Six months in the Land of Lincoln: New video
One Illinois marks a glorious half-year of touring the state and telling the stories of its people
By Ted Cox
As Illinois prepares to celebrate its bicentennial in December, One Illinois marks its six-month anniversary today.
Happy unbirthday to us! Since we launched April 30, we’ve published 186 stories, more than 30 videos from Zachary Sigelko, and 15 podcasts from Cher Vincent — and counting.
Just to remind everyone of our original mission, we favor the truth, and we favor unity, working together to better our communities and our state.
That doesn’t mean we can’t have disagreements, and even vote differently. We’ve driven through and stopped in at the small Illinoisans towns threatened with extinction — and that’s no hyperbole — and we understand that there are some people in those towns who will vote for almost anything and anyone to reject the status quo, and just maybe to throw a wrench in a system that no longer works for them.
We’ve found it’s no wonder that so-called Trump Country is plagued by “deaths of despair.”
But that doesn’t mean those people, those Illinoisans, should be written off. There are areas of Chicago and Peoria and Quincy and even the suburbs that are just as imperiled. They need help, as we all do from time to time, and it’s the duty of those who are thriving to lend a hand to those who can use it.
There’s an abundance of beauty in our state of Illinois, an equal abundance of resources, and much to be proud of. It’s a wonderful state, full of vitality — economic, cultural, and environmental — and it’s been a joy to tell the stories of the people in it the last six months.
We’ve met admirable men and women with compelling stories, giving of themselves to help their neighborhoods and communities, from Savanna Mayor Chris Lain to Loving Bottoms Diaper Bank founder Lee Ann Porter in Galesburg to TreeHouse Wildlife Center Rehabilitation Manager Rachael Heaton in Dow outside Alton to Underground Railroad historian Owen Muelder at Knox College to Togo missionary Father Jean deDieu Ahorloo in Moline.
We’ve seen amazing beauty from the Garden of the Gods and Inspiration Point at the southern end of the state to the rolling panoramas of the northwest corner outside Galena and the wild bison herd at the Nachusa Grasslands in between. We’ve seen eagles almost as plentiful as sparrows as their population bounces back thanks to environmental reforms. And we’ve visited manmade wonders as well, as when we toured Buckminster Fuller’s dome home at Southern Illinois University and took a spin down what’s left of Route 66 with other nostalgic auto aficionados.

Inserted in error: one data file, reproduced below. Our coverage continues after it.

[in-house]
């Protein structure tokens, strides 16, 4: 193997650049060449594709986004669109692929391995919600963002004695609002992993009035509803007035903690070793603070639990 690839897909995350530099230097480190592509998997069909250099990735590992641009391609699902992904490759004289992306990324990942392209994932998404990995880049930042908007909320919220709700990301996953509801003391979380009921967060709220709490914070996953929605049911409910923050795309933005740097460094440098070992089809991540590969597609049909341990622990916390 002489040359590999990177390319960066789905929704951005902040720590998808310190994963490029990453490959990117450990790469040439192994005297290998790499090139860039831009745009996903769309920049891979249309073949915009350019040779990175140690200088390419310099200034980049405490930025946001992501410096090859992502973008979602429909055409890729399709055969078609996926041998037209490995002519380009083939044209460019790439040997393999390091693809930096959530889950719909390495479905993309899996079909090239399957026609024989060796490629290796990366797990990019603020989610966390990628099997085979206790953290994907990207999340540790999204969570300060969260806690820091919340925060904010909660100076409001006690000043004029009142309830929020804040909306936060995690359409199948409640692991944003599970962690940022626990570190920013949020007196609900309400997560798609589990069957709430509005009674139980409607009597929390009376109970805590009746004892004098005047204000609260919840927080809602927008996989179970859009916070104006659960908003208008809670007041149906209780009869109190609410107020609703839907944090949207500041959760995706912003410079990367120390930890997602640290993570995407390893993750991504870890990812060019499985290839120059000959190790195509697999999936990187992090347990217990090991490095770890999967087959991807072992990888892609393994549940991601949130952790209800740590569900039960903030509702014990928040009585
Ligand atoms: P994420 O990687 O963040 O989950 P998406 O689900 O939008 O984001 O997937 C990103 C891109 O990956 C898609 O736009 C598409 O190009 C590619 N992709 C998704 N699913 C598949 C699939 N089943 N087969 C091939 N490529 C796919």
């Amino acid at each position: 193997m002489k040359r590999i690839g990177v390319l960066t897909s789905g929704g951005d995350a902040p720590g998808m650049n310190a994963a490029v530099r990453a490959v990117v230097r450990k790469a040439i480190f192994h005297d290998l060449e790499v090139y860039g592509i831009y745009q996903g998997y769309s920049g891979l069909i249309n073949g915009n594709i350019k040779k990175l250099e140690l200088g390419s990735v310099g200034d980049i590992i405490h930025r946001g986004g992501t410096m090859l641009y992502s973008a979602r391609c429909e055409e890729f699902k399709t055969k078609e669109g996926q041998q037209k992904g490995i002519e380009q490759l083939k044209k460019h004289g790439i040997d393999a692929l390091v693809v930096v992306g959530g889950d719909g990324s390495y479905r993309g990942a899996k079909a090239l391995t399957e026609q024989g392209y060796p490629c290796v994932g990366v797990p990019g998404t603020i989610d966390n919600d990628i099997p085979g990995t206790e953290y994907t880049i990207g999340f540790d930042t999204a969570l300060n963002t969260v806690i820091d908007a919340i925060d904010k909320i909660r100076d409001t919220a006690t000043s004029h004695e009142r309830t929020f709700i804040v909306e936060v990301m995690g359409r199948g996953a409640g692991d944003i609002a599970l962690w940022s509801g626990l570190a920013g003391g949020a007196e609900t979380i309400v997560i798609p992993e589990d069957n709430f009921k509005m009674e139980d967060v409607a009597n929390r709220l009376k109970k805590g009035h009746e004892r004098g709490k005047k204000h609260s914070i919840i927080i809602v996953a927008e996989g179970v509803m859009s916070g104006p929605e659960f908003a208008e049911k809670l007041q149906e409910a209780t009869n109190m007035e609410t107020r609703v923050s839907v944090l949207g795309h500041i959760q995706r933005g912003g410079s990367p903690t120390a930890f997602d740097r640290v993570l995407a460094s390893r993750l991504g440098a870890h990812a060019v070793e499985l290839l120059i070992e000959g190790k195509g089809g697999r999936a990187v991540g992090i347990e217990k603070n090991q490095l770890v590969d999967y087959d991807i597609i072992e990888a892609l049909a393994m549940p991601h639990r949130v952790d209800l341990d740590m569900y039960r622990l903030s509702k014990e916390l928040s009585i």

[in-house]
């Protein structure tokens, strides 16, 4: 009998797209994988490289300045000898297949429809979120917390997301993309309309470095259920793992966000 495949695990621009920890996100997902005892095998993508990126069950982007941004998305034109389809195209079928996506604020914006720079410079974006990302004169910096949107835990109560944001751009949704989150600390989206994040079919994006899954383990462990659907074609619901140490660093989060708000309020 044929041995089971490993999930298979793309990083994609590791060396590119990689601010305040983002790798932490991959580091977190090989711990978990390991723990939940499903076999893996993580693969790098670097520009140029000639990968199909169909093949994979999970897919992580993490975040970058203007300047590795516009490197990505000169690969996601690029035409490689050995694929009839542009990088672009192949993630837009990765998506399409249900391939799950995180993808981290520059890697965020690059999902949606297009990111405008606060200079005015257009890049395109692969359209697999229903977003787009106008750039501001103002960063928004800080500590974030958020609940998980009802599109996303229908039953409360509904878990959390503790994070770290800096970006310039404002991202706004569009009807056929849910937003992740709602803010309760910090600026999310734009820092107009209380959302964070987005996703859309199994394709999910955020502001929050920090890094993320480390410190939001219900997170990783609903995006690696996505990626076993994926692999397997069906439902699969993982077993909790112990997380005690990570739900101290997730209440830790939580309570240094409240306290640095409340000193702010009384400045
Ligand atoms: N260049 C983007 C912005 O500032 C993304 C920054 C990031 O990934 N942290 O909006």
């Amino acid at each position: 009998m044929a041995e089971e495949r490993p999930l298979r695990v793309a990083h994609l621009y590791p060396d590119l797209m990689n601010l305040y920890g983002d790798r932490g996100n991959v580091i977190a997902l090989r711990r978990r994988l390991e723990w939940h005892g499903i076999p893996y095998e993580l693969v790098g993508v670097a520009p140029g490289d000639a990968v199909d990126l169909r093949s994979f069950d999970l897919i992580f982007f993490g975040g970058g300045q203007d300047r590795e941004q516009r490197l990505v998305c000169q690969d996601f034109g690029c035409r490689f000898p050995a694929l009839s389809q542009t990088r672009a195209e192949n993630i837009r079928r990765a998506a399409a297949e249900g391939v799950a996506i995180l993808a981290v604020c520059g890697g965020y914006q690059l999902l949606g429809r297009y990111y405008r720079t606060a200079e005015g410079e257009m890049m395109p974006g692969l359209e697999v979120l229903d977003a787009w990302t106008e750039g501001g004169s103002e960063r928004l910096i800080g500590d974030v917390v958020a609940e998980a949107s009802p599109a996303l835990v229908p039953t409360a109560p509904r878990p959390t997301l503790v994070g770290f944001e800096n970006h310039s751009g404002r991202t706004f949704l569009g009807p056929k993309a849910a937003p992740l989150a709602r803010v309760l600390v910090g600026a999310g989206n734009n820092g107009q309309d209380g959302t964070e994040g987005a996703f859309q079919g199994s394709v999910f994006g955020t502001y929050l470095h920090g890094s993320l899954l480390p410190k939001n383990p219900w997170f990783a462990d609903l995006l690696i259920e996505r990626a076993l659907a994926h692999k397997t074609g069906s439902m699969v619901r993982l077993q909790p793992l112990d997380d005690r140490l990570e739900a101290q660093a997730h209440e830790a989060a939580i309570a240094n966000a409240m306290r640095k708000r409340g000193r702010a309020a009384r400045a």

We’ve had the state’s best fish sandwich, and we ate a horseshoe and lived to tell about it. And on Friday, as our half-year celebration continues, we’ll weigh in on what we think is the best rib joint in Illinois.
No peeking, but Chicago barbecue connoisseurs, prepare for a jolt.
Yet we also haven’t shied away from mendacity, as with the cover-up of the cancer cluster surrounding the Sterigenics firm in Willowbrook, or the way trollbots and other phony accounts infect social media and attempt to keep us divided against ourselves. We’ve seen politicians create boogeymen and conjure up myths about inequitable spending to divide off elements of the state for their own personal gain, and use dog whistles to rouse the worst kinds of support. And we’ve seen organizations funded by the rich work on parallel courses if not in unison to advance that divisive agenda.
Gov. Rauner has put his contempt for unions ahead of the best interests of the people of the state, and while he might have won a major victory in the Janus decision, it sure appears as if there might be a reckonin’ comin’ round the bend for him.
But other politicians, like U.S. Sen. Dick Durbin and state Sen. Andy Manar, of Bunker Hill, have fought to bring people together and level out inequities so that everyone benefits.
Sorry, Gov. Rauner, but it was Manar who led the way on the new education funding formula. Nice try at that last debate, though.
At One Illinois, we believe that the common good — safe water, air, and food; good jobs and education; a feeling of security and faith in your neighborhood and in those around you — is nonpartisan.
Look at how Republican Mayor Mike Henry has tried to revive Carbondale, in part by bringing back a Halloween festival that went off last weekend without a hitch, even with Trump having roiled the area the same day.
We favor building bridges, but that doesn’t mean we don’t get a kick out of seeing a bridge get blown to smithereens to make way for a new span across the Mississippi.
And we favor unity, but that doesn’t mean we won’t call out hypocrisy when we see it, as when our Freedom of Information Act request turned up emails showing that Rauner staffers worked to torpedo an abortion bill in the General Assembly in an (unsuccessful) attempt to keep it off the governor’s desk.
That was one FOIA case, and we’re still waiting in another for the Governor’s Office to comply with the binding opinion from the Office of the Attorney General that he should turn over 1,783 emails on appointments to state boards, councils, and commissions. We think all Illinoisans have an interest in what policies he was trying to advance and what groups he was targeting to suffer with those appointments.
We are One Illinois, and we’re just six months old, so we have time to wait — as long as it takes.